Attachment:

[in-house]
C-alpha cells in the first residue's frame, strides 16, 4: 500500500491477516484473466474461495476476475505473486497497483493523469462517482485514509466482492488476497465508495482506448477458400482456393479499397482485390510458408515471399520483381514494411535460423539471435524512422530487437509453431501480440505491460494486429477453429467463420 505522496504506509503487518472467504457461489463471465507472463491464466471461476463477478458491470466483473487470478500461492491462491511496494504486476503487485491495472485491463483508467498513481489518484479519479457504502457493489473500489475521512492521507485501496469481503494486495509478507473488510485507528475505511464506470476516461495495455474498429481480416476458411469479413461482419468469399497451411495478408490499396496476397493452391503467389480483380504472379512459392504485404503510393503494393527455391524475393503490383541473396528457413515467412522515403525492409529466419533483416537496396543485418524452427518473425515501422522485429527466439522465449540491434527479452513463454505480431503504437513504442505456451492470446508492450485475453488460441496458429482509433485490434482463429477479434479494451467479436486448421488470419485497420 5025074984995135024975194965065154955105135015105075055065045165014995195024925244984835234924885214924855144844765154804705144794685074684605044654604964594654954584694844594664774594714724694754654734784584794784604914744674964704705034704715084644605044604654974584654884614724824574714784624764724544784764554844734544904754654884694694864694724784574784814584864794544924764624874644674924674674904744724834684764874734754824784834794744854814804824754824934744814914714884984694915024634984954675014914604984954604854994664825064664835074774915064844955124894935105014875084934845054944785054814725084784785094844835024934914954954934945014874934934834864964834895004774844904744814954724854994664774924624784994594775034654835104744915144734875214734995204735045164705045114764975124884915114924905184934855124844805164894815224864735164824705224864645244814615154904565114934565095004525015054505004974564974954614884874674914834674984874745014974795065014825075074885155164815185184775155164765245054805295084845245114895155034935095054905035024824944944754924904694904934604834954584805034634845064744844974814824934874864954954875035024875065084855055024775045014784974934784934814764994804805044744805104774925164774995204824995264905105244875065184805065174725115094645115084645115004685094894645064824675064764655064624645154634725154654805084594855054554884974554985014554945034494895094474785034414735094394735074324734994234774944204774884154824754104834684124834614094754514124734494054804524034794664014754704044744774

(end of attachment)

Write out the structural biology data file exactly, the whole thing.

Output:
[in-house]
C-alpha cells in the first residue's frame, strides 16, 4: 500500500491477516484473466474461495476476475505473486497497483493523469462517482485514509466482492488476497465508495482506448477458400482456393479499397482485390510458408515471399520483381514494411535460423539471435524512422530487437509453431501480440505491460494486429477453429467463420 505522496504506509503487518472467504457461489463471465507472463491464466471461476463477478458491470466483473487470478500461492491462491511496494504486476503487485491495472485491463483508467498513481489518484479519479457504502457493489473500489475521512492521507485501496469481503494486495509478507473488510485507528475505511464506470476516461495495455474498429481480416476458411469479413461482419468469399497451411495478408490499396496476397493452391503467389480483380504472379512459392504485404503510393503494393527455391524475393503490383541473396528457413515467412522515403525492409529466419533483416537496396543485418524452427518473425515501422522485429527466439522465449540491434527479452513463454505480431503504437513504442505456451492470446508492450485475453488460441496458429482509433485490434482463429477479434479494451467479436486448421488470419485497420 5025074984995135024975194965065154955105135015105075055065045165014995195024925244984835234924885214924855144844765154804705144794685074684605044654604964594654954584694844594664774594714724694754654734784584794784604914744674964704705034704715084644605044604654974584654884614724824574714784624764724544784764554844734544904754654884694694864694724784574784814584864794544924764624874644674924674674904744724834684764874734754824784834794744854814804824754824934744814914714884984694915024634984954675014914604984954604854994664825064664835074774915064844955124894935105014875084934845054944785054814725084784785094844835024934914954954934945014874934934834864964834895004774844904744814954724854994664774924624784994594775034654835104744915144734875214734995204735045164705045114764975124884915114924905184934855124844805164894815224864735164824705224864645244814615154904565114934565095004525015054505004974564974954614884874674914834674984874745014974795065014825075074885155164815185184775155164765245054805295084845245114895155034935095054905035024824944944754924904694904934604834954584805034634845064744844974814824934874864954954875035024875065084855055024775045014784974934784934814764994804805044744805104774925164774995204824995264905105244875065184805065174725115094645115084645115004685094894645064824675064764655064624645154634725154654805084594855054554884974554985014554945034494895094474785034414735094394735074324734994234774944204774884154824754104834684124834614094754514124734494054804524034794664014754704044744774